Posted on: April 29, 2011 2:38 pm
Edited on: April 29, 2011 2:38 pm
 

Clerk whistles 'false start' on lockout report

Posted by Will Brinson

NEW YORK -- The lockout is NOT back, despite a number of reports that began circulating around lunch time on Friday (those reporters owe me half a sandwich, by the way).

CBSSports.com spoke with Michael Gans, Clerk of Court for the Eighth Circuit Court of Appeals, and he informed us that there was an erroneous reading of online court documents that caused the report to appear on ESPN. (The document read "Appellees' motion to file an overlength brief in response to appellants' motion for stay is hereby granted." This means that the court said it would hear the players' response.)

The network retracted the report at the top of the next hour although they have not, as yet, acknowledged the change in report.

This prompted my favorite comment from a member of the court ever: Mr. Gans joked that someone should be "penalized for a false start."

There's still a good chance that the court will rule on Friday. And there's still a good chance that the lockout returns.

In fact, many observers (myself included) expect it to happen.

For now, though, the lockout only lurks.

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Category: NFL
Tags: Lockout, NFL
 
Posted on: April 28, 2011 6:17 pm
Edited on: April 28, 2011 6:23 pm
 

Hillis on Madden 12 cover: 'This is not about me'

Posted by Will Brinson

NEW YORK -- For years, the player chosen to be on the cover of the Madden video game was cP. Hilliselebrated for their individual accolades. And Peyton Hillis, the man chosen for the Madden 12 cover which was shot (see: right) during an EA Sports event in Time Square, succeeded in 2010, but he's giving it all to the fans when it comes to his selection this year.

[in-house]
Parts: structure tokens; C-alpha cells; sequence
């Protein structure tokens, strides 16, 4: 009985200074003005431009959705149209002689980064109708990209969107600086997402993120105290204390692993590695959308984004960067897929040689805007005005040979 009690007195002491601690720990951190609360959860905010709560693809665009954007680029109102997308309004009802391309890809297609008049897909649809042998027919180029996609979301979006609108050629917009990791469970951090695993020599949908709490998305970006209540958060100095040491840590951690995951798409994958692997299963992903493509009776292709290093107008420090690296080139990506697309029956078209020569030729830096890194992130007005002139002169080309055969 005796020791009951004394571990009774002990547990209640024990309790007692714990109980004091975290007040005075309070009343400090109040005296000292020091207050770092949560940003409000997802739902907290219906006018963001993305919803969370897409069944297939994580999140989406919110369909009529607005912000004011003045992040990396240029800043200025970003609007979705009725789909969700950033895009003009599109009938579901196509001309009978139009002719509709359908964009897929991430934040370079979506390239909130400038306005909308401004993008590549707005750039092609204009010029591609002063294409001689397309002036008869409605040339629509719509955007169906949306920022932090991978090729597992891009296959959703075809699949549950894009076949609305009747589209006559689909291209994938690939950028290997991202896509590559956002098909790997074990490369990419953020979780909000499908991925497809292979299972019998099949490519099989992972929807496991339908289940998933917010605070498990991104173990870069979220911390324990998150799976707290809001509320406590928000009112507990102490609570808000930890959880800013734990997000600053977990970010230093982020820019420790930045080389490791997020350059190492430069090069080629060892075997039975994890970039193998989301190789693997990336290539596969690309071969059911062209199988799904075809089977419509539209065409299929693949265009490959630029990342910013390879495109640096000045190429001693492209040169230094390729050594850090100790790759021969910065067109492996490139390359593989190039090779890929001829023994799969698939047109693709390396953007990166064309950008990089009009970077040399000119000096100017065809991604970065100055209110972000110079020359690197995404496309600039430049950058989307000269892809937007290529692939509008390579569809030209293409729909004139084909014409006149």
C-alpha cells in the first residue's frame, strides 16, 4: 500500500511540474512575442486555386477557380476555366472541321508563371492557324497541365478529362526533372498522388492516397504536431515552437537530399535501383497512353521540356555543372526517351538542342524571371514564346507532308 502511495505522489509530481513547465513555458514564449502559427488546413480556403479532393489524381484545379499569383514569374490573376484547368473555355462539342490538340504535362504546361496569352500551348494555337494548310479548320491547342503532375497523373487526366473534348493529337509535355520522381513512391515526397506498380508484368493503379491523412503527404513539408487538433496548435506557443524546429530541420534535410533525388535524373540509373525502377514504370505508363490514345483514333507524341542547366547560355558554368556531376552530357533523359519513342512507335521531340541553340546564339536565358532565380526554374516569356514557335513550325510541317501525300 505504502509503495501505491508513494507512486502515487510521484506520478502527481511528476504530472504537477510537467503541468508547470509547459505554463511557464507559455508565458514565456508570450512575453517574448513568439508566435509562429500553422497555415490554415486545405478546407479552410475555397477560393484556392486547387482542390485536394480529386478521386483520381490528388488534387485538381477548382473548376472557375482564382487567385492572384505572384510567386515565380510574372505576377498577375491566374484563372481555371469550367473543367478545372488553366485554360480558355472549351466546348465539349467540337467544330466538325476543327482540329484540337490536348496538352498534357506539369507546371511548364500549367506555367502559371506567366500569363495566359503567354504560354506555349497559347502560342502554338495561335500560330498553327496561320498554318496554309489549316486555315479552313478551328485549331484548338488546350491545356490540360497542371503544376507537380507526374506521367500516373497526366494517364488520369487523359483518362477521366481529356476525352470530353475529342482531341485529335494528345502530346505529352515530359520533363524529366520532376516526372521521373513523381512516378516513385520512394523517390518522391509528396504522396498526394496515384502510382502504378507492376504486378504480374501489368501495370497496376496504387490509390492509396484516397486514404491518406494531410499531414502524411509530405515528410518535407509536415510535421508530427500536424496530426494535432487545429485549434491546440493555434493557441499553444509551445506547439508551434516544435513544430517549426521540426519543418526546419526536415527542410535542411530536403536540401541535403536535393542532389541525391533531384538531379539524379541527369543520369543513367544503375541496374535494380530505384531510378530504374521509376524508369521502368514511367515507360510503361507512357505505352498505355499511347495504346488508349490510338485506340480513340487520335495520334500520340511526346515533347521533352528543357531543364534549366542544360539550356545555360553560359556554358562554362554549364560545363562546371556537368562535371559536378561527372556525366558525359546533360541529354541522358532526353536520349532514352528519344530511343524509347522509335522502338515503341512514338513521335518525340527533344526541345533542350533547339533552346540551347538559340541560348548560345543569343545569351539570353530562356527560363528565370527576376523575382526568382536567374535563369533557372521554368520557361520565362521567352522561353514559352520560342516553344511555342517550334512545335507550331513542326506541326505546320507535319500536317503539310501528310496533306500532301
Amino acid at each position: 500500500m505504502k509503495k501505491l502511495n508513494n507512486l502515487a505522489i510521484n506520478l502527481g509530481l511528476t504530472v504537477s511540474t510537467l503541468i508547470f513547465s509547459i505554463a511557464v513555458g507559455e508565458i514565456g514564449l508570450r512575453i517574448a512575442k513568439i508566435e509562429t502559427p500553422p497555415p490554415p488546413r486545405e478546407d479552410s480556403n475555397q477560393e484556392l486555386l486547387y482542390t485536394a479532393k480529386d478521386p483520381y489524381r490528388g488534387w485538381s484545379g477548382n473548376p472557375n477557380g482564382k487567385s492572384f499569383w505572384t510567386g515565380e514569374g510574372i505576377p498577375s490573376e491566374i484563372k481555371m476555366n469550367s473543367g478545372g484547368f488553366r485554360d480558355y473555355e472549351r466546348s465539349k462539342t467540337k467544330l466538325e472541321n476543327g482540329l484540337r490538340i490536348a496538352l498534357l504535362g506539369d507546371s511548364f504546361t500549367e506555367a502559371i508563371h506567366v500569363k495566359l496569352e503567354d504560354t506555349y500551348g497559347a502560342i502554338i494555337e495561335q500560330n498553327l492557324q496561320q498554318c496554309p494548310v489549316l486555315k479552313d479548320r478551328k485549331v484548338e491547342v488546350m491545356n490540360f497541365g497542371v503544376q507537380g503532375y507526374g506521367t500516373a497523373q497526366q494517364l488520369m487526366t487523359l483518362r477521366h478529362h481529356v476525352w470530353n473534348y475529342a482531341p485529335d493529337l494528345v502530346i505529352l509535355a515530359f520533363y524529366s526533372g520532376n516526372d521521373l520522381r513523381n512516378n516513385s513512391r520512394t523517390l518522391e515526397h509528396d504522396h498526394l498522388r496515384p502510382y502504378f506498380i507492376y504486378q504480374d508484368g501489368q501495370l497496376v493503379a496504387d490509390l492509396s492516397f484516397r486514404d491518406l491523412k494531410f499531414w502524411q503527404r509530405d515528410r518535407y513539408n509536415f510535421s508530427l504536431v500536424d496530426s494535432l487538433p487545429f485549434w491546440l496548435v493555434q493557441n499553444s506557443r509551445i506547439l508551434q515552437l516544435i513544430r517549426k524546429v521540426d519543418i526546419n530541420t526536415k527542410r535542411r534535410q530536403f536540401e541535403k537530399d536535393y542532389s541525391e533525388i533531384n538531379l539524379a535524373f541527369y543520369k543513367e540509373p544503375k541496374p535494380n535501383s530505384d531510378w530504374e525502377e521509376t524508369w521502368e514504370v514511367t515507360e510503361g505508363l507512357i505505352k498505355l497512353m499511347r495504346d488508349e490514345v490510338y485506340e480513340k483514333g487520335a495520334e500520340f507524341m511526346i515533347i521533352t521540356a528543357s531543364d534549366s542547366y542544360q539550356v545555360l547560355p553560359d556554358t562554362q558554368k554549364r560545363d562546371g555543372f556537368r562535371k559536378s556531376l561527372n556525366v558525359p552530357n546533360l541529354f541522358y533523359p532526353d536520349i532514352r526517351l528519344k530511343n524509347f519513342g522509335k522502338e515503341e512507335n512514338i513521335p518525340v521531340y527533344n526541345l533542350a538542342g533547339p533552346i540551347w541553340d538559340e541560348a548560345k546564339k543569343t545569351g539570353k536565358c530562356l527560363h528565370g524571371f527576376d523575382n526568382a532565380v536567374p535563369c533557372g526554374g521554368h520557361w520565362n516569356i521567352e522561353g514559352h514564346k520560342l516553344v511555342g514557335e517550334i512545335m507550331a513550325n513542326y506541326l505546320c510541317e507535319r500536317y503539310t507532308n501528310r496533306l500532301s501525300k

"It's just a blessing," Hillis said. "I feel like people see what I do to my body and what I do on the field and they appreciate that and they respect that. And all I can do is hope I can give back to them, whether it's Cleveland or Arkansas or my fans back in Denver, how many ever that is.

"And it's just a blessing that I can actually be here and do this right now for them."

Hillis also understands that the city of Cleveland hasn't exactly had the best run when it comes to sports-related success recently, and that a city who got firmly behind it's newest star is reveling in the success.

"Well, it's huge," Hillis said. "They really haven't had a winner in a while, ever since they left to go to Baltimore. In my mind, this is not about myself, this is not about me, this is about what can I give back to the team and community and hopefully that's a winner."

Hillis did admit that he's not an insanely avid Madden player (he buys the game every year, but "just because I'm in the NFL and I love beating my brother at it," which, coincidentally is the same reason I buy it every year).

But, he also said he was cool with the way that Madden portrayed him ... except he thinks they made him too skinny.
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"The thing about it is the [low speed rating] doesn't really hurt me," Hillis said. "I ran a 4.5 in college -- that's adequate speed at best.

But I look at the game, I look skinny and I know I'm definitely not skinny. So I'd like to that to be changed, but other than that, I think it's pretty good."

Not the toughest life for Hillis, huh? But the dude deserves it -- he's got a superb attitude, he cares about the fans and remains humble despite the fact that the worst thing in his life right now is that the virtual reincarnation of himself is too skinny.

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The views expressed in this blog are solely those of the author and do not reflect the views of CBS Sports or CBSSports.com